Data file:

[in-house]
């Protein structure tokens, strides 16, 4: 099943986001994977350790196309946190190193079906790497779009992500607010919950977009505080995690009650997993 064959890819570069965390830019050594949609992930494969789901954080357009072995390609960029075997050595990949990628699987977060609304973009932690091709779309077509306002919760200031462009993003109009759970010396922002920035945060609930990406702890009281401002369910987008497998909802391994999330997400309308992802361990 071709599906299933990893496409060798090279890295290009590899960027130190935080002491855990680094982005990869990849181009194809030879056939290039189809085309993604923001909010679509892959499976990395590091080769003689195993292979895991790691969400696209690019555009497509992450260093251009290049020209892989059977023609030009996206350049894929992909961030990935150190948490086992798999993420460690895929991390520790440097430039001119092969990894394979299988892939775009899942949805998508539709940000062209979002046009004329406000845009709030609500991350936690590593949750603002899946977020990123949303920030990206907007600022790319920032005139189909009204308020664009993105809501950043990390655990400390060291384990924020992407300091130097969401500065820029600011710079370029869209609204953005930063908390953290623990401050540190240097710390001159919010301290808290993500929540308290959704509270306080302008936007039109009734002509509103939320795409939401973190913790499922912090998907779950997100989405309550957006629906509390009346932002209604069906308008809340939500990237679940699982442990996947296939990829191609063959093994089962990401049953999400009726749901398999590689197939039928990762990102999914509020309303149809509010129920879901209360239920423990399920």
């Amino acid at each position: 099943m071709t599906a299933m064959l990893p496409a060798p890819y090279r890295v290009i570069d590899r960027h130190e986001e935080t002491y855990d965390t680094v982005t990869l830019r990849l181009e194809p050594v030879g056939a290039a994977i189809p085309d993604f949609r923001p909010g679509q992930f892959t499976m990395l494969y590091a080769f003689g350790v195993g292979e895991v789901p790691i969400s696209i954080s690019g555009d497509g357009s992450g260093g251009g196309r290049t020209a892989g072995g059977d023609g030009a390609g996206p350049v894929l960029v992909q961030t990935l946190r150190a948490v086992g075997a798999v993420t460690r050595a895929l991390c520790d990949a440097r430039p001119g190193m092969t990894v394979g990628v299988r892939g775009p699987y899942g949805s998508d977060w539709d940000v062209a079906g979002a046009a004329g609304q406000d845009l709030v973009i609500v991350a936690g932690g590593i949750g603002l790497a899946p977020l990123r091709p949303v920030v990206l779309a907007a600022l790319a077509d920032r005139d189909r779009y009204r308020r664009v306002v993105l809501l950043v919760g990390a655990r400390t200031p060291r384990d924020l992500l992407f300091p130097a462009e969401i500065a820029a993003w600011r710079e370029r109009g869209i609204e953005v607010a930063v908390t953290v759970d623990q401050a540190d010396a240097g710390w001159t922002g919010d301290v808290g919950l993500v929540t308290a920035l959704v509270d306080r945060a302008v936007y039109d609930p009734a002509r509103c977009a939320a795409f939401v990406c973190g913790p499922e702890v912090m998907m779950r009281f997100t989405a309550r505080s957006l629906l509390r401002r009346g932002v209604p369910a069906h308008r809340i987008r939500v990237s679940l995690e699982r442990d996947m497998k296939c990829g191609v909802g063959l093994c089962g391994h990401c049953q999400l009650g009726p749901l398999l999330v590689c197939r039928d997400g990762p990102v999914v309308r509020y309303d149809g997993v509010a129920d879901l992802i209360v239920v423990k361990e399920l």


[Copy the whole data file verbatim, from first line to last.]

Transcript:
[in-house]
């Protein structure tokens, strides 16, 4: 099943986001994977350790196309946190190193079906790497779009992500607010919950977009505080995690009650997993 064959890819570069965390830019050594949609992930494969789901954080357009072995390609960029075997050595990949990628699987977060609304973009932690091709779309077509306002919760200031462009993003109009759970010396922002920035945060609930990406702890009281401002369910987008497998909802391994999330997400309308992802361990 071709599906299933990893496409060798090279890295290009590899960027130190935080002491855990680094982005990869990849181009194809030879056939290039189809085309993604923001909010679509892959499976990395590091080769003689195993292979895991790691969400696209690019555009497509992450260093251009290049020209892989059977023609030009996206350049894929992909961030990935150190948490086992798999993420460690895929991390520790440097430039001119092969990894394979299988892939775009899942949805998508539709940000062209979002046009004329406000845009709030609500991350936690590593949750603002899946977020990123949303920030990206907007600022790319920032005139189909009204308020664009993105809501950043990390655990400390060291384990924020992407300091130097969401500065820029600011710079370029869209609204953005930063908390953290623990401050540190240097710390001159919010301290808290993500929540308290959704509270306080302008936007039109009734002509509103939320795409939401973190913790499922912090998907779950997100989405309550957006629906509390009346932002209604069906308008809340939500990237679940699982442990996947296939990829191609063959093994089962990401049953999400009726749901398999590689197939039928990762990102999914509020309303149809509010129920879901209360239920423990399920």
């Amino acid at each position: 099943m071709t599906a299933m064959l990893p496409a060798p890819y090279r890295v290009i570069d590899r960027h130190e986001e935080t002491y855990d965390t680094v982005t990869l830019r990849l181009e194809p050594v030879g056939a290039a994977i189809p085309d993604f949609r923001p909010g679509q992930f892959t499976m990395l494969y590091a080769f003689g350790v195993g292979e895991v789901p790691i969400s696209i954080s690019g555009d497509g357009s992450g260093g251009g196309r290049t020209a892989g072995g059977d023609g030009a390609g996206p350049v894929l960029v992909q961030t990935l946190r150190a948490v086992g075997a798999v993420t460690r050595a895929l991390c520790d990949a440097r430039p001119g190193m092969t990894v394979g990628v299988r892939g775009p699987y899942g949805s998508d977060w539709d940000v062209a079906g979002a046009a004329g609304q406000d845009l709030v973009i609500v991350a936690g932690g590593i949750g603002l790497a899946p977020l990123r091709p949303v920030v990206l779309a907007a600022l790319a077509d920032r005139d189909r779009y009204r308020r664009v306002v993105l809501l950043v919760g990390a655990r400390t200031p060291r384990d924020l992500l992407f300091p130097a462009e969401i500065a820029a993003w600011r710079e370029r109009g869209i609204e953005v607010a930063v908390t953290v759970d623990q401050a540190d010396a240097g710390w001159t922002g919010d301290v808290g919950l993500v929540t308290a920035l959704v509270d306080r945060a302008v936007y039109d609930p009734a002509r509103c977009a939320a795409f939401v990406c973190g913790p499922e702890v912090m998907m779950r009281f997100t989405a309550r505080s957006l629906l509390r401002r009346g932002v209604p369910a069906h308008r809340i987008r939500v990237s679940l995690e699982r442990d996947m497998k296939c990829g191609v909802g063959l093994c089962g391994h990401c049953q999400l009650g009726p749901l398999l999330v590689c197939r039928d997400g990762p990102v999914v309308r509020y309303d149809g997993v509010a129920d879901l992802i209360v239920v423990k361990e399920l």